Refer Someone to TNPAP
**This section is not for reporting yourself
Conduct that demonstrates poor judgment or skill resulting in violation of the Practice Act that is reportable, includes, but is not limited to:
- Drug diversion suspected
- Failing to account for wastage of control drugs/falsification of documents
- Giving medication without an authorized order
- Inappropriate behavior or mental health impairment
- Impairment due to prescribed medication, illegal drugs or alcohol
- Positive workplace drug screen without a valid prescription
- Positive workplace drug screen due to illegal drug or alcohol use
- Serious medication errors or charting errors
- Repeated or concerning medication errors or charting errors
- Boundary concerns
Certain mental and behavioral issues
You are encouraged to review your board’s Practice Act and rules and regulations frequently.
Health care professionals often avoid dealing with drug impairment (legal and/or illegal) in their colleagues. There is a natural reluctance to approach a co-worker suspected of impairment. There is the fear that speaking out could anger the co-worker resulting in retribution or could result in a colleague losing his/her job or even their license.
Under the Rules of the TN Board of Nursing (Rule 1000-1-.13, Unprofessional Conduct and Negligence, Habits or Other Causes) and other health-related rules of ethical conduct, anyone with knowledge of a practice that is or could be below the acceptable standard of care must immediately notify the appropriate authorities. In Tennessee there are two recognized appropriate authorities:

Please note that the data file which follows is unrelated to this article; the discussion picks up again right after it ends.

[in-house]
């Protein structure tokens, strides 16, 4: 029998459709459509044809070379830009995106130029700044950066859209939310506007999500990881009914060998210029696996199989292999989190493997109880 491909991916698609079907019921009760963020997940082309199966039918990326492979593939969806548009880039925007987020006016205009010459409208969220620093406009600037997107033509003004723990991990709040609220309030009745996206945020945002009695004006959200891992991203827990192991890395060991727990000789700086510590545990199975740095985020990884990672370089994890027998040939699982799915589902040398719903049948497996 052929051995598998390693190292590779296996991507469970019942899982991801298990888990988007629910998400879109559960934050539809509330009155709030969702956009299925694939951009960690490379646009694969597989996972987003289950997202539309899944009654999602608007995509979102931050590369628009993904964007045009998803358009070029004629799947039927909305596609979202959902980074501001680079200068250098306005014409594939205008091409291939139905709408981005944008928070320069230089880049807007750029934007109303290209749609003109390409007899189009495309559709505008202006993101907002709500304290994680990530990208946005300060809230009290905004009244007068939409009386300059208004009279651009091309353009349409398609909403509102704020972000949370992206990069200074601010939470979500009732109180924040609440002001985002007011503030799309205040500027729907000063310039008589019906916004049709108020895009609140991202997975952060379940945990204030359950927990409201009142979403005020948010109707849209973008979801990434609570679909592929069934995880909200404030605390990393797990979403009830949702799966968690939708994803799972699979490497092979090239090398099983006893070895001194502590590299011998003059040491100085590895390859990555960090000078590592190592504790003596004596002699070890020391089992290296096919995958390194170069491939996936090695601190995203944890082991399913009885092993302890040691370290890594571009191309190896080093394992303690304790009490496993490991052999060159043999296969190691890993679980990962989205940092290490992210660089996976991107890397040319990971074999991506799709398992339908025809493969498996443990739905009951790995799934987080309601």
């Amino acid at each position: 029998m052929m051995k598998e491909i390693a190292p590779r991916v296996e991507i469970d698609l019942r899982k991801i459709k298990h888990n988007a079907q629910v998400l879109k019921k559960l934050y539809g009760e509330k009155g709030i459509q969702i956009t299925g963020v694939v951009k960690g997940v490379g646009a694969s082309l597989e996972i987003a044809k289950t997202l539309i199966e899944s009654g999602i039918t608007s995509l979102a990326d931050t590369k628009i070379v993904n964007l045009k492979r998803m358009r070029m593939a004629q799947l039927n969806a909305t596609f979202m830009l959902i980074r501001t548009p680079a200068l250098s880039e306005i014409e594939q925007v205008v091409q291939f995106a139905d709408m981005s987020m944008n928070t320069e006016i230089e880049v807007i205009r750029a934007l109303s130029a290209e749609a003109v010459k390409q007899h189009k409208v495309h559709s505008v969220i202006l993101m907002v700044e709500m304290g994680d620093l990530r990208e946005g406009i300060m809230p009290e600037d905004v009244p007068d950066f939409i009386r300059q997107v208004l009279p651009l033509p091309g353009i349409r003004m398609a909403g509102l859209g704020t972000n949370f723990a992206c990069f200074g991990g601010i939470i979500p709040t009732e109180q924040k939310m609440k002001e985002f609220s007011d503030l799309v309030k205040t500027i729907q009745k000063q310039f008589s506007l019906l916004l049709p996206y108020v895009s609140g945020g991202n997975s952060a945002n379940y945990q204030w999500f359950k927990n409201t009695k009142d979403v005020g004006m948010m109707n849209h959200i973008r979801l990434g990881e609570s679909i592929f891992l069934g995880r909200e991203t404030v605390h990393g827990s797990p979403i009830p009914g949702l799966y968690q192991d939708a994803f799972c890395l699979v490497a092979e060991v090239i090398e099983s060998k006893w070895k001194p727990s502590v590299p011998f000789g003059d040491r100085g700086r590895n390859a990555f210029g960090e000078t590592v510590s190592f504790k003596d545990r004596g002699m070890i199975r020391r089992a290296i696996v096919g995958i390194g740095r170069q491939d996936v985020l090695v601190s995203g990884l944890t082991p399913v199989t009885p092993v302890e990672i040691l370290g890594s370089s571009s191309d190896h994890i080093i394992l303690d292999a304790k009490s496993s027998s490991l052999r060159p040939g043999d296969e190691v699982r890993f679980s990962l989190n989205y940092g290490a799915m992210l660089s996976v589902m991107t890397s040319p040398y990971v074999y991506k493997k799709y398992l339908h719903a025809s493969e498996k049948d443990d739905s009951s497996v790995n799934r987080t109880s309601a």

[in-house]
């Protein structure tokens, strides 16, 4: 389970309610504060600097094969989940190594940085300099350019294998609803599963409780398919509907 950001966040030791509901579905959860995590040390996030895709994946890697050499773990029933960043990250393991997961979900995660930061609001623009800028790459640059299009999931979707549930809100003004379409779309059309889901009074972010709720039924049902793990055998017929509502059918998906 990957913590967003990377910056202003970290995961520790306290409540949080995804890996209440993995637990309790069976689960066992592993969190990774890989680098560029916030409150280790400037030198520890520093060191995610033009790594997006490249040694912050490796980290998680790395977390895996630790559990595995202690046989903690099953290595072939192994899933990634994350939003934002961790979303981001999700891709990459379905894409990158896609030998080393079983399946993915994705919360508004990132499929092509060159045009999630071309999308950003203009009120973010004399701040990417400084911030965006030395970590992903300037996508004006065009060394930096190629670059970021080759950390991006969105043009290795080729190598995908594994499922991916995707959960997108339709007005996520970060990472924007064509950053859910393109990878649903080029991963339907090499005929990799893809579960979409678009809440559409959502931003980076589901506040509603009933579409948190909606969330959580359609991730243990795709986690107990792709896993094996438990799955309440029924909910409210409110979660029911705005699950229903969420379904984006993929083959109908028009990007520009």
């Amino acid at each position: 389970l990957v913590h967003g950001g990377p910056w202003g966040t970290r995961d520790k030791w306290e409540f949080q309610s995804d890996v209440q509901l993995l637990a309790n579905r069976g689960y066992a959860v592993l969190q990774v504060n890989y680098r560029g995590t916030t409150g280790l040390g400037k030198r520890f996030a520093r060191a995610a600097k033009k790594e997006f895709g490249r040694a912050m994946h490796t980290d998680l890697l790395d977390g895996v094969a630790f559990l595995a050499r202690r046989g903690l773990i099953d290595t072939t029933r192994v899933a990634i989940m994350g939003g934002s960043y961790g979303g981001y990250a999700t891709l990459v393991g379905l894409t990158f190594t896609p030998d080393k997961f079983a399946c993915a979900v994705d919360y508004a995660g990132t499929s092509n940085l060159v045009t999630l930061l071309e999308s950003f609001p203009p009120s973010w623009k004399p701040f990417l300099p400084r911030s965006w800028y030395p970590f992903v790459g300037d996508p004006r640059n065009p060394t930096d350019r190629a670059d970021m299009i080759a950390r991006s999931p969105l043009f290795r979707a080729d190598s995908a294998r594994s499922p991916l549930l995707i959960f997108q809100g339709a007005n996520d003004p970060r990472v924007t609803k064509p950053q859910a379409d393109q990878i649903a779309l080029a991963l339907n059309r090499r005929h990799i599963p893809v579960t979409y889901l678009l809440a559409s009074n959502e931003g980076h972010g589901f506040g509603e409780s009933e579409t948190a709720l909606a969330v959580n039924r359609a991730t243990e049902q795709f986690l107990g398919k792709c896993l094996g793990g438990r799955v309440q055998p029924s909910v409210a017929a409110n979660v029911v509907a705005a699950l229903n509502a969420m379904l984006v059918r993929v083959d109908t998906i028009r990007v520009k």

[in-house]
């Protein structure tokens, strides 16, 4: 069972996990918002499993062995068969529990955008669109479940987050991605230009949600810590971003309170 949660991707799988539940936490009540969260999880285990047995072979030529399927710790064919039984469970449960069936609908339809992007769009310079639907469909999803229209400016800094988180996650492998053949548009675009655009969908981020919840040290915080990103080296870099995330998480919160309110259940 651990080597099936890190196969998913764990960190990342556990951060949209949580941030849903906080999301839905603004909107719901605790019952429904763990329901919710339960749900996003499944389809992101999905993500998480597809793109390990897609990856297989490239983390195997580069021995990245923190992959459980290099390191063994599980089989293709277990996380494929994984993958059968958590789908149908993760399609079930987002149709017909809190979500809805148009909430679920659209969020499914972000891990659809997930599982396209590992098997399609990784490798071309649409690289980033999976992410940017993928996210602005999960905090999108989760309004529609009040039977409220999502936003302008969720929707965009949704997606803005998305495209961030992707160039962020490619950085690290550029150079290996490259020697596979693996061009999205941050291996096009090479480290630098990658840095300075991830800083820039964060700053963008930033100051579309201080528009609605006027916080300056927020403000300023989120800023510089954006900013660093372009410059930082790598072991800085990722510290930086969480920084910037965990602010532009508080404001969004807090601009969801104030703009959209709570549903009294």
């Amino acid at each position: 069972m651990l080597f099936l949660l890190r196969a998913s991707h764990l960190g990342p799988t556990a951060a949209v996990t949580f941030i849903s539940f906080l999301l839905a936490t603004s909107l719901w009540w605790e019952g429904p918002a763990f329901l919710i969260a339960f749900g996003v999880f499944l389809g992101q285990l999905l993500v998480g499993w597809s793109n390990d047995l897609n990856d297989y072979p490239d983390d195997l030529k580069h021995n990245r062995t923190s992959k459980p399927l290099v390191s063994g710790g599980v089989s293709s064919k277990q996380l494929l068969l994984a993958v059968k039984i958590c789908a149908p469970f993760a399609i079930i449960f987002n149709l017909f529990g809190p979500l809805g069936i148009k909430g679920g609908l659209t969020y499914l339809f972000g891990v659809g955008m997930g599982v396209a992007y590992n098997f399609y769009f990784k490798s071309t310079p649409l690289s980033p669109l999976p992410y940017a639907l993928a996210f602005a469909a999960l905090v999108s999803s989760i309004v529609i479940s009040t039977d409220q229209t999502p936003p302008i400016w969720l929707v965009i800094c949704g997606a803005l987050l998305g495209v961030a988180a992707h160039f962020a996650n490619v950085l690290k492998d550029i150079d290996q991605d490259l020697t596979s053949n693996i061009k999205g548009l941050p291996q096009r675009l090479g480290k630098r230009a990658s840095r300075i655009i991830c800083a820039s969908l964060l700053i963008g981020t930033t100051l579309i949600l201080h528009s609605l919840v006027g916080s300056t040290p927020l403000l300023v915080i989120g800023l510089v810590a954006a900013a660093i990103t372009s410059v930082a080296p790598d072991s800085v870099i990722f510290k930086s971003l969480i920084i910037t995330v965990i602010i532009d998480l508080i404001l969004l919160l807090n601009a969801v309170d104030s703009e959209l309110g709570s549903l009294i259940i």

- Tennessee Department of Health, Division of Health Related Boards, Office of Investigations, or
- Tennessee Professional Assistance Program
An advantage to reporting to TNPAP is early intervention. Once notified, TNPAP will:
- Contact the individual
- Refer the individual to an appropriate treatment facility or practitioner for evaluation
- Monitor and verify treatment progress and compliance
- Advocate once monitoring agreement has been signed
Individuals who are referred and refuse TNPAP services will be referred on to the Tennessee Department of Health, Office of Investigations. The TN Department of Health will determine if a practice act violation has or has not occurred and will take the appropriate action.
Guide for Helping Workers Who Demonstrate Impairment in the Workplace
This guide is to assist employers in helping workers whose practice may be threatened because of chemical impairment (prescribed/illegal drugs or alcohol). The guide focuses on what you in the workplace can do to assist an employee/co-worker.
Chemical impairment is a problem that has major impact on today’s society and the health professions are not immune. When the problem exists it impacts not only the individual practitioner’s well being and ability to practice but also co-workers and possibly the safety of patients. Our goal is to provide some clear-cut steps to assist a colleague, rather than enable a problem to continue.